I didn’t think it would ever happen to me. Having the bonus child 4 years ago saved me from the empty nest. My older children were 17 and 14 years old when the bonus child was born. I always thought, I’ll never have any empty nest because by the time they all leave I’ll be busy with the little one and when he leaves I’ll have grand-babies to fuss over.
Then it happened.
Last night, it was so cold in Chicago. Too cold to go Trick or Treating. Too cold for trick or treaters to ring the bell. The bonus child dressed up in his Captain America costume ready for the trick or treaters that never came. When the door bell did ring it was the pizza being delivered.
And it hit me. As we sat at the kitchen table eating pizza.They were gone. The children I’d spent 21 years celebrating Halloween with were gone. I began to cry into my pizza. They were out with the significant others (a story for another post) and I was home missing them like crazy. Aching to hear them laugh, tell me about their day, listen to them talk to each other, listen to them argue over who got the most candy, talk about all the crazy costumes we saw. But silence filled the room. My face streamed with tears.
The bonus child was concerned and interrupted my silence, “what’s wrong mommy?”
“I’m missing your sister and brother,” I replied.
“Don’t worry, mommy. Meme is dressed like Starfire. And AJ is dressed like Batman. Papito is with Tori. They’ll be home later,” he said laughing at me.
The voice of reason from a 4 year old. Still my pizza filled with my tears.
I was not prepared for this…it’s like a break up. You spend years building a strong relationship…loving, crying, celebrating, arguing, growing together…then they just move on with their lives. You have to watch and be happy. I know this will pass and I will be too busy to get lost in the silence. But I also know that there will be more growing up to do…I just hope I can grow up without them.
sitting at a bedside vigil for 24 hours…praying that things are better when you are taken out of the drug induced coma, praying that the ventilator keeping you from further damage is doing its job, praying that your children don’t have nightmares from seeing their dad strapped to a hospital bed, praying that you’ve learned your lesson.
thinking that maybe we gave up on you too soon, dealing with you and your addiction was too much for us to handle. for more reasons that you will ever know. but still the guilt creeps in.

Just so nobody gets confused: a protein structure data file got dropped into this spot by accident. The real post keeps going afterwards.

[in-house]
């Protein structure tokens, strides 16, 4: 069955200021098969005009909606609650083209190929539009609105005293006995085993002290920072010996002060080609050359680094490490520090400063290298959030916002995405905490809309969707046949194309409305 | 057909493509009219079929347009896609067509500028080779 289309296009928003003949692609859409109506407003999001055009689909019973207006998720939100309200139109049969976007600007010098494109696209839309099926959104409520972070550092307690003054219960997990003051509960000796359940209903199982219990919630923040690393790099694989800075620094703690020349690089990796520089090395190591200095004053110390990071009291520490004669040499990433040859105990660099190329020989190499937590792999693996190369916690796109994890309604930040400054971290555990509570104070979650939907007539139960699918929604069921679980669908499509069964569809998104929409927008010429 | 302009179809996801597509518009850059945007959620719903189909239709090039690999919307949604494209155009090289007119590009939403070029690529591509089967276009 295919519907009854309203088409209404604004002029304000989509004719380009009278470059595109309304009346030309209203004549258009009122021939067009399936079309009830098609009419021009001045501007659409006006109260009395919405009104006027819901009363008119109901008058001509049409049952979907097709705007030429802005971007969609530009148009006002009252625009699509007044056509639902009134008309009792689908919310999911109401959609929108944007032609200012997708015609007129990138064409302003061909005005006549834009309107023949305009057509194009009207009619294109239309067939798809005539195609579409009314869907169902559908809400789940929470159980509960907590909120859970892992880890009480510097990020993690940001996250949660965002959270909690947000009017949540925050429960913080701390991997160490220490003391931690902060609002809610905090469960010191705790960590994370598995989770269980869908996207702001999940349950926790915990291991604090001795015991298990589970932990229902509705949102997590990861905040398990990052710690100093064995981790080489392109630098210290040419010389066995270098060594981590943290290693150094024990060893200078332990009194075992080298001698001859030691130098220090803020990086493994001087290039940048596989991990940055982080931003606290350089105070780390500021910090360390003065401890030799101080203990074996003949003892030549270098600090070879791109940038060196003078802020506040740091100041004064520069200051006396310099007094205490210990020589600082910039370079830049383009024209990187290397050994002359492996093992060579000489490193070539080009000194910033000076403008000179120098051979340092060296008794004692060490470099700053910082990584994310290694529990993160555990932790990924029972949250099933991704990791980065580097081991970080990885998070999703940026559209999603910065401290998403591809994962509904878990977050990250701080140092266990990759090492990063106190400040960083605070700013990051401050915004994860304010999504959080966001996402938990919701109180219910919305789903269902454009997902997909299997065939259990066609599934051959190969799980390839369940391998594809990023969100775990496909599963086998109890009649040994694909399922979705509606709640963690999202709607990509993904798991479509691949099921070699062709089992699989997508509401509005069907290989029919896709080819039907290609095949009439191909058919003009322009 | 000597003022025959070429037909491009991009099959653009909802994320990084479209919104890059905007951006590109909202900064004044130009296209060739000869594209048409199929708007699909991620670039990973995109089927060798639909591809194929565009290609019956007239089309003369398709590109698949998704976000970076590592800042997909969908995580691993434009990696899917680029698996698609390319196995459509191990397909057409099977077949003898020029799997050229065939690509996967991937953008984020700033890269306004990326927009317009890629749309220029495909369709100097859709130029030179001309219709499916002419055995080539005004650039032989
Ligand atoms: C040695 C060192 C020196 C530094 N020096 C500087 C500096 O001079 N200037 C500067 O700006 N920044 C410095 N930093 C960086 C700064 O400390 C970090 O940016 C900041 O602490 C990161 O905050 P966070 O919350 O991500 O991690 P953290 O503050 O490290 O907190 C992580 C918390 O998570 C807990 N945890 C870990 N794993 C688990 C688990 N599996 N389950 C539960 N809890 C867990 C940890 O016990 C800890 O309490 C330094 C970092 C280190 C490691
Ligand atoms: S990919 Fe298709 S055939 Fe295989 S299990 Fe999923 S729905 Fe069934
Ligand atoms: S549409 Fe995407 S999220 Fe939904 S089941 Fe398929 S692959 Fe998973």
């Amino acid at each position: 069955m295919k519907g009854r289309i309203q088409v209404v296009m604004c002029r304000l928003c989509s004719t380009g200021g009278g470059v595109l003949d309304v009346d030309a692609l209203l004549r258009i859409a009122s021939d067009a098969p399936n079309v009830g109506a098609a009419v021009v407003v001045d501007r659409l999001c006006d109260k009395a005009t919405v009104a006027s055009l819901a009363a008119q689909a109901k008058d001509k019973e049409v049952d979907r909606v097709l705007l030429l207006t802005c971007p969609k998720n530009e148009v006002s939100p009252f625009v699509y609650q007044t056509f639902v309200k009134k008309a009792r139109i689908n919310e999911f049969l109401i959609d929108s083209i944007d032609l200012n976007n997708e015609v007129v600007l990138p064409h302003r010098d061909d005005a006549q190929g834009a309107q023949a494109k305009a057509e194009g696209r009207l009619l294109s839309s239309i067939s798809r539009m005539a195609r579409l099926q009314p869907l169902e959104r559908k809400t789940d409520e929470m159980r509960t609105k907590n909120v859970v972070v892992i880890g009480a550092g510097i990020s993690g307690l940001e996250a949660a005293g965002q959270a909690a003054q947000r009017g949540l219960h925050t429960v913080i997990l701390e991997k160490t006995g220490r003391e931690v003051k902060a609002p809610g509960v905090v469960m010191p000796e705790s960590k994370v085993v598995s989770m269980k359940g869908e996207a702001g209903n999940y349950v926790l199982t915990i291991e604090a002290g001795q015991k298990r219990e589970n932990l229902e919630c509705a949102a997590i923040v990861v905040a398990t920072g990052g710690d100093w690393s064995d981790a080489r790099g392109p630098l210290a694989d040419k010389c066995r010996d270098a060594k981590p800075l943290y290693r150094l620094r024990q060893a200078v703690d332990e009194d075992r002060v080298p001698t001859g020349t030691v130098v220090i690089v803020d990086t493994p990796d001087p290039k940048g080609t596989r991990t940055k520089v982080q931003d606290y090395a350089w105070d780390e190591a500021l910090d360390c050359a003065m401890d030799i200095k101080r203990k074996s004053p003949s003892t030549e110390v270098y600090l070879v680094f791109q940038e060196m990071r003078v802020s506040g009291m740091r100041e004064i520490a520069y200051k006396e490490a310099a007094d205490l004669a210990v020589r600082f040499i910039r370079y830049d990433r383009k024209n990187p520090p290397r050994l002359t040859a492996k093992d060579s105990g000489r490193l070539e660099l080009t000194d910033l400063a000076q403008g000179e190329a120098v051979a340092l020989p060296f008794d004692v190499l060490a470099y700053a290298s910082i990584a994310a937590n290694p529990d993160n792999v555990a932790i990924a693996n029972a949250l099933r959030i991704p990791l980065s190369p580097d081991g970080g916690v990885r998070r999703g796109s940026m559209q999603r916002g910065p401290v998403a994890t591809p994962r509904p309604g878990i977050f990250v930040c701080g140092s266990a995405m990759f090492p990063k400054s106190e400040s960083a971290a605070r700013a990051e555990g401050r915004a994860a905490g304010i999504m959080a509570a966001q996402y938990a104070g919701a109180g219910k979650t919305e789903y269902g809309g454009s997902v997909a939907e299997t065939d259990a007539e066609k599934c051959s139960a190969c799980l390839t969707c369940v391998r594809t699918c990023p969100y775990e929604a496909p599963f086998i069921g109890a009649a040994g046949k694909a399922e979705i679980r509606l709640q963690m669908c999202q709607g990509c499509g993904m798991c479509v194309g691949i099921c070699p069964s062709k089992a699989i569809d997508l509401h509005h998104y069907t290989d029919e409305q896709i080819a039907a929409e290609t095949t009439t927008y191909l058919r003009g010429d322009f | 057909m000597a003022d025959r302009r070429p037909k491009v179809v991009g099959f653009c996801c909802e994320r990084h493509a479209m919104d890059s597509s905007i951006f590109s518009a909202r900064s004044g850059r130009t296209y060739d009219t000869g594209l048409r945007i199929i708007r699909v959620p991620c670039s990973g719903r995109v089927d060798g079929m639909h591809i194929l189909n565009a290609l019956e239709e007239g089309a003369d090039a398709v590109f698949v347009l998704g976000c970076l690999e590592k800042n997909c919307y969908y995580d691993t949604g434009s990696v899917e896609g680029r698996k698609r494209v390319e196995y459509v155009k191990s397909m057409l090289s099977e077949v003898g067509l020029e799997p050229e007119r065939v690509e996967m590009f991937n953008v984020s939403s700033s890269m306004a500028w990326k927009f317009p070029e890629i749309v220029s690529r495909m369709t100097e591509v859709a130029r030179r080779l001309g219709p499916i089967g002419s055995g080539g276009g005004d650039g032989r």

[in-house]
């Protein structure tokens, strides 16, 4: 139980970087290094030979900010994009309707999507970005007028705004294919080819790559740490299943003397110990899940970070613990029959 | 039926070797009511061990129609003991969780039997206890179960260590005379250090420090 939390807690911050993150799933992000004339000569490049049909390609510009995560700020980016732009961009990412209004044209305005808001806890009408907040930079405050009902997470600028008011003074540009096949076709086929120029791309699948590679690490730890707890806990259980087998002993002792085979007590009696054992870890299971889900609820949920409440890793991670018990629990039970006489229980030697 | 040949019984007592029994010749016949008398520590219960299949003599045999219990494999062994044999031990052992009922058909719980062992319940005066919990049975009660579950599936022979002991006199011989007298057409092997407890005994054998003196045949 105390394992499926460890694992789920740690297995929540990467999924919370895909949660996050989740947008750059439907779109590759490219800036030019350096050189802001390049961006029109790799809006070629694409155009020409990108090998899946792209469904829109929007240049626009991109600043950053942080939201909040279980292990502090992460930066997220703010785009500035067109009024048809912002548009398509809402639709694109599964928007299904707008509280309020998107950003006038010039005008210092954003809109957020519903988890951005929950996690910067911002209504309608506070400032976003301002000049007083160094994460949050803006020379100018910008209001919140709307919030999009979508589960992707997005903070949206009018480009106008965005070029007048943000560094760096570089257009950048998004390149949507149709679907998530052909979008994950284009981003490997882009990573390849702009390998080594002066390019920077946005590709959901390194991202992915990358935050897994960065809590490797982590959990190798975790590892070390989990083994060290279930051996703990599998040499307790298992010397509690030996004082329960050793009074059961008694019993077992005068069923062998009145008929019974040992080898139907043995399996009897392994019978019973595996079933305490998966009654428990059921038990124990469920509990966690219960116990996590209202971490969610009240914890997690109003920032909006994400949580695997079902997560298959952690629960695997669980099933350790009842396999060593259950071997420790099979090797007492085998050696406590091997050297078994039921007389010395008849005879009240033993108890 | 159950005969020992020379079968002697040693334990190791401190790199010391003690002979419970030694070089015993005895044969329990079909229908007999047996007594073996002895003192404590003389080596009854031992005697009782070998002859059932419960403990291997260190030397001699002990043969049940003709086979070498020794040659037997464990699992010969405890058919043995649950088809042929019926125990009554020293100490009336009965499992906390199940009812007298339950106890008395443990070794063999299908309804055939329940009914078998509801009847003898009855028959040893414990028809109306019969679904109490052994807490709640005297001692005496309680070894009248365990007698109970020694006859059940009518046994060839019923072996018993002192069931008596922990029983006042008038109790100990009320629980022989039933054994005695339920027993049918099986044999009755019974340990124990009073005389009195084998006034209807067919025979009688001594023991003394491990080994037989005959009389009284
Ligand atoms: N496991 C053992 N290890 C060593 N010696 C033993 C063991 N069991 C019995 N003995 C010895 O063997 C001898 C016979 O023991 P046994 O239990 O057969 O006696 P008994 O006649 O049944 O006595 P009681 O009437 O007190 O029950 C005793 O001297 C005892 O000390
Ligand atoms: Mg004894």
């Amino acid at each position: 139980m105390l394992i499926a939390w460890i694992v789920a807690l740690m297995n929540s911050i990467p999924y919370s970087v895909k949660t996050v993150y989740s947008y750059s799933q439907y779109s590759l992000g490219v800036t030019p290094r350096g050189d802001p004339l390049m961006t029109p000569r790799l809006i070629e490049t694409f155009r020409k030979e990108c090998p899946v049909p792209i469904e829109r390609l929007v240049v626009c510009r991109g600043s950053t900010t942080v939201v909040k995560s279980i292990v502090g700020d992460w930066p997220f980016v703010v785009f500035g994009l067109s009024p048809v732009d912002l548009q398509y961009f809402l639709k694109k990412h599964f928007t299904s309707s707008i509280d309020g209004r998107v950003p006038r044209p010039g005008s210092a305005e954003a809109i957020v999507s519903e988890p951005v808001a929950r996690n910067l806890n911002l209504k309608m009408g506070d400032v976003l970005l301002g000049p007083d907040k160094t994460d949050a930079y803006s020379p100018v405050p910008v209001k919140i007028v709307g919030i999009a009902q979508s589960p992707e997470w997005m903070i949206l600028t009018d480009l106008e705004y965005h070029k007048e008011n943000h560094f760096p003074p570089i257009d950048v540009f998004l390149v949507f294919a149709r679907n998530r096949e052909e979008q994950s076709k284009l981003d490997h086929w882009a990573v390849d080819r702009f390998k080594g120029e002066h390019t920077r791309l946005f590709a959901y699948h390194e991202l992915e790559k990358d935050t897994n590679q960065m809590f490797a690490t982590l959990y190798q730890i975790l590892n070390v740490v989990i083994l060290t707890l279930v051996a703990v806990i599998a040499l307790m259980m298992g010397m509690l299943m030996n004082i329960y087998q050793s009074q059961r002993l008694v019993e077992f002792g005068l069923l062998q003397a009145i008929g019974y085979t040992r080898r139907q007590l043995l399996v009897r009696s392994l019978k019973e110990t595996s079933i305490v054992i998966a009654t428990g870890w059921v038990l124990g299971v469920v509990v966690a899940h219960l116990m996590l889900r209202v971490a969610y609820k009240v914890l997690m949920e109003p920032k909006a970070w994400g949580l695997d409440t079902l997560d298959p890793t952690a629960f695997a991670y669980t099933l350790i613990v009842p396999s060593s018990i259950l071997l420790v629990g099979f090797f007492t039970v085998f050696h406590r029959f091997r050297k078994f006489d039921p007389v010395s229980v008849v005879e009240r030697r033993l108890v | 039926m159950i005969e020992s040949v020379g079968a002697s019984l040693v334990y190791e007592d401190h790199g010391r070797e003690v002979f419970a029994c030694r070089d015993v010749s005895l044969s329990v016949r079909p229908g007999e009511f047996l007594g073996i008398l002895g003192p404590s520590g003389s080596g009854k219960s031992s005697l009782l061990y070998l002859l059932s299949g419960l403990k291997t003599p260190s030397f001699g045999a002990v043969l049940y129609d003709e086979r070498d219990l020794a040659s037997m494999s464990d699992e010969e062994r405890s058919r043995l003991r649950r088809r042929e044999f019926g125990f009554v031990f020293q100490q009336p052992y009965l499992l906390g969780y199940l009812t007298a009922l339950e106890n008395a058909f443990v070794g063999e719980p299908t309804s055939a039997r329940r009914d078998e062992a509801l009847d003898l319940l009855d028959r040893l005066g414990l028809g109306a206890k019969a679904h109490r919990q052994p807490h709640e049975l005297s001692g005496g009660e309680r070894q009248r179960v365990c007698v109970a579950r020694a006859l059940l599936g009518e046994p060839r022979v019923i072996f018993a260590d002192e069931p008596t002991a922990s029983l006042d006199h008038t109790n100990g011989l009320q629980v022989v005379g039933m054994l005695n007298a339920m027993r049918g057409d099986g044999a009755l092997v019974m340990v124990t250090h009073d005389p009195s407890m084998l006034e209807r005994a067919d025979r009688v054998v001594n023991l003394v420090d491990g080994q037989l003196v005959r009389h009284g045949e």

we still love you. but we’ve done it from a distance. it was too much to bring our kids to watch your addiction take over your life. We built relationship with your kids, poured the love we have for you into them.
Now, we are just where we always knew we’d be….watching your addiction control you.
none us of know what its like to be you. none of know how to help you deal with the storm inside of you, the drive that tells you “its no big deal, i can stop whenever i want.” yes, you can and you did and you landed in ICU. no one wanted this not us, not your kids, not your sister, not your mother and especially not you.
the doctor told us yesterday that it generally takes 5 tries for an addict to get clean. for recovery to finally take place. that sounds like a very long journey.
When I think about 1998, all I can think about is my grandmother, Maria Cruz. Maria Cruz was the matriarch of our family: she was the one who called the shots, bossed us all around, made the best tamales, was a tremendous cook, a talented seamstress and taught me so much. Maria Cruz was a mother of 12, grandmother and great-grandmother to many. She was unreasonable most of the time, she cussed and smoked too much but when you walked in the room her face would light up and she would look at you with her big brown eyes, telling a story without speaking a word. She’d give a great big smile and say “heeeeyyy!” I’d greet her with a kiss and a hug, feeling like I was the most important person in the room. I would sit and ask her how she was and she’d catch me up on all the family gossip.
In 1998, she summoned me to her house and requested that I organize the family for her 70th birthday and a family reunion. I did it, we all did it. Shaggy dj’ed and there was more food than people could eat. we had fun, we laughed and played games. Grandma was glowing; watching all of her family gather, seeing generations gather and celebrate her life. When I think about that day, I think about the legacy she left behind. I think about the family she built and the nuggets she deposited in our lives.
Two months to the day of our family reunion, she died. And with her part of all of us died. We tried to keep the family traditions alive, but we couldn’t. She was the glue.
Since then, I’ve tried to create traditions for our children, something that they could carry on. Its only in the last two years, I have established some traditions for our family unit. At times, I find myself unreasonable and bossy, I can’t help but think about her and long to talk to her again.